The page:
Equality doesn’t mean treating everyone the same
Like many, I’ve been reflecting on the recent protests following the killing of George Floyd, and the responses to the #BlackLiveMatter, in particular across Higher Education. These have ranged from the extremely thoughtful and sensitive to the very corporate and hollow. This has forced me to take a long hard look at myself and the organisation that I’m very proud to lead the Open College of the Arts and consider are we doing enough to live up to our values of diversity and inclusion?
Let me begin by saying that I grew up in Northern Ireland during the ‘troubles’. My father was a civil servant, and with a name like “William” (the cultural reference is King William of Orange and his role in the Battle of the Boyne) in such a divided community at that time I found myself on the receiving end of prejudice and bigotry, and at one point being beaten for being in a place where different ‘tribes’ mixed. I always had friends from both sides of the divide and also from different cultures, and colours. My mum once joked that I didn’t mention my friend was Black, to me it wasn’t important, but that’s probably easier to say when you are young and White. Culture is important, but so is multiculturalism and inclusion.
Attending Uni at Queens University Belfast during the troubles shaped me, and made my beliefs in working across boundaries stronger than ever. I was part of several community exchange programmes which worked together to improve community centres on both sides of the divide in Belfast and I enjoyed hearing the different perspectives and experiences.
I left Northern Ireland when Clinton was starting to broker peace but before the good Friday agreement was signed. I went back several years ago and witnessed the progress that has been made. This progress is not down to the politicians but to the people who helped to shape their future and work together to build something better. They chose to turn from violence, some of them from paramilitary organisations, and to change.
Fast forward to today and the killing of George Floyd. I cannot believe that so little has changed for those communities when so much progress has been made in other areas. I see progress in recognising LGBTQ+ rights, improving accessibility for those less abled and in rights for women and for non binary people. There is still more work to do on those fronts too but race seems to still be a defining issue above others and that saddens me.
The Coronavirus pandemic has also made me appreciate that people and organisations make the difference, not governments. A simple example is the decision by the Premier League and FA to suspend football in the weekend before lockdown. Nothing had come from government about closing but people with responsibility made the decisions to take action and support their communities and fans through putting social justice before profit. I shudder to think how much worse it might have been without that intervention. This and many other similar gestures putting society before self give me hope.
The Open College of the Arts has a commitment to diversity and inclusion, and we set targets for students from different backgrounds, from deprived areas, from prisons, people who have a form of disability, people who suffer with poor mental health or anxiety and a host of other groups and types. A third of OCA students have those ‘protected characteristics’.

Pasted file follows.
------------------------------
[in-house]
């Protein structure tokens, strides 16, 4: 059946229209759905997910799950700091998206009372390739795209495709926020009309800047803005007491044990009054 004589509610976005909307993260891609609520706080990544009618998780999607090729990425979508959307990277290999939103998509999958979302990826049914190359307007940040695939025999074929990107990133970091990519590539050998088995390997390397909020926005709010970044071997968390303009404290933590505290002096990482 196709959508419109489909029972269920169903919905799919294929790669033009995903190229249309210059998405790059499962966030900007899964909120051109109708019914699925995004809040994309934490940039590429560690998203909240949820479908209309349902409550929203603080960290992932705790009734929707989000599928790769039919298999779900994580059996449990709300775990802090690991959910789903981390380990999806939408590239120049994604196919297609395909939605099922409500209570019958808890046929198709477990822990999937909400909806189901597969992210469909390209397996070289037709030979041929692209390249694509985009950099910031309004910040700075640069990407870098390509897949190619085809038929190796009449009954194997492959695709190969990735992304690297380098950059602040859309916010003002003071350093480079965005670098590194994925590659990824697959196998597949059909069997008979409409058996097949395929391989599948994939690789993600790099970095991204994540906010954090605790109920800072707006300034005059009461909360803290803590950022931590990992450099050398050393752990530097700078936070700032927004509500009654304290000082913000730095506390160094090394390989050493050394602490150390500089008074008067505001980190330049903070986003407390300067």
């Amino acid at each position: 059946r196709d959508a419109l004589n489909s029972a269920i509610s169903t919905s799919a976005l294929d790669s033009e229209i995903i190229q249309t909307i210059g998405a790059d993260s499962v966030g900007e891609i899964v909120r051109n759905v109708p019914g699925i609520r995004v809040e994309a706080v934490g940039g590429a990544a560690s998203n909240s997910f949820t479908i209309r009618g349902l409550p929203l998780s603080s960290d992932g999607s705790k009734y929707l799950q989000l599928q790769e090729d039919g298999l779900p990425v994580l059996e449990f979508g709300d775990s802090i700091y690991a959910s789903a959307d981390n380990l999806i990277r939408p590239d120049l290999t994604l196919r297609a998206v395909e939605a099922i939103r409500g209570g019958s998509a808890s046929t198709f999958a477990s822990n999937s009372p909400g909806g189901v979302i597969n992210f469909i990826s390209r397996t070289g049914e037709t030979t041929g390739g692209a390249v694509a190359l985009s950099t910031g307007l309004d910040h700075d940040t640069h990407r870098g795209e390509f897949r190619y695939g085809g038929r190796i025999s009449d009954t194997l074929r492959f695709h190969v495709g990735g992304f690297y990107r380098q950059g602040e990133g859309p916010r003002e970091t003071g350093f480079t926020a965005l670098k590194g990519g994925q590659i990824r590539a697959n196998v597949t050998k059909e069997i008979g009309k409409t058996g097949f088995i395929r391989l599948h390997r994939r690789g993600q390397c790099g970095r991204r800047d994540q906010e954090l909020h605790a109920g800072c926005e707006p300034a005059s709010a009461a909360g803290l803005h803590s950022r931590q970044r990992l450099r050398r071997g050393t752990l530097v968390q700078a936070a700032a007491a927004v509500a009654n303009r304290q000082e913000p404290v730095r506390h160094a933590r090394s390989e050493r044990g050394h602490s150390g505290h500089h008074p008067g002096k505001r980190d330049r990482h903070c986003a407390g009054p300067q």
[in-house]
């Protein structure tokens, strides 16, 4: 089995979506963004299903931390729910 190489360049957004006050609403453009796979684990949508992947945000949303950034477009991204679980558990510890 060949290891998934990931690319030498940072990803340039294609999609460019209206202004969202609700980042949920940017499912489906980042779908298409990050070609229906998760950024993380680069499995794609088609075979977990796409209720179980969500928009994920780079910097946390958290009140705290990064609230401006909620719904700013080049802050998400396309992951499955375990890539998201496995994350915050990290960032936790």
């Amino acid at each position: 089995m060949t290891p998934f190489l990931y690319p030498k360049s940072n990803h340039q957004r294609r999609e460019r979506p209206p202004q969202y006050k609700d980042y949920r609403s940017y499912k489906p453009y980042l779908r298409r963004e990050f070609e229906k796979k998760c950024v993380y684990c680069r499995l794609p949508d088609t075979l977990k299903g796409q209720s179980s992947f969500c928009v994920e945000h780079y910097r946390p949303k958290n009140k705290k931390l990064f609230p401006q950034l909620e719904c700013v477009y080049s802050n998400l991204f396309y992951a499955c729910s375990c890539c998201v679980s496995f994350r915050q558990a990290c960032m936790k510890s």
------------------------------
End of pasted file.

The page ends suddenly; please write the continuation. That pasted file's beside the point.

I was very proud to meet Mary-Joyce Davies. Mary-Joyce graduated last year from the Open College of the Arts and her work was, and still is, stunning. I have watched her career develop since graduating https://www.oca.ac.uk/weareoca/alumni/oca-alumna-mary-joyce-davis/ Mary-Joyce has used her identity, coming from Mauritius, and brought out the best expressions of her culture through in her work. She and I share a common past as we both have that connection to Northern Ireland. https://www.oca.ac.uk/Showcase/maryjoyce/
But the progress we have collectively made is not enough. We can and should do more. Equality doesn’t mean treating everyone the same, rather it means giving everyone the opportunity to succeed and to make the playing field level. Those who are the first in their family to study in higher education are more likely to struggle so we must do more to help them. We must have multicultural representation on our Boards. We must decolonise the curriculum but we must also use our alumni and students to help us learn what they need and to adapt to support them. I see these improvements in the same way I see accessibility, i.e. making learning more accessible improves the experience for everyone, not just those with recognised disabilities. We must recruit for diversity and embrace different views.
I believe that education can make a difference. I believe that we should all strive to be everyone’s equal and no-one’s superior.
Art is such a very powerful mechanism for social change. I saw this when I returned to Ireland and went on the Belfast Graffiti tour which I highly recommend. (image “Son of Protagoras” Mural by MTO in Belfast, Northern Ireland)
The art has divided, provoked, inspired and joined communities in a way that has left a lasting legacy on the city. In the same vein the pulling down of the slave trader Edward Colston’s statue in Bristol this weekend during the #BlackLivesMatter protest has left a lasting legacy. The videos and imagery of the statue being pulled down, pitched and tumbling into the ocean have an extremely powerful resonance across the national consciousness. Art should provoke.
I am planning to launch a scholarship fund to encourage young Black and minority ethnic writers. Through art we can make sense of the world. Through art we can change perceptions. Through art we can expose inequality and division. Through art we can enact change.
I would love to hear your story.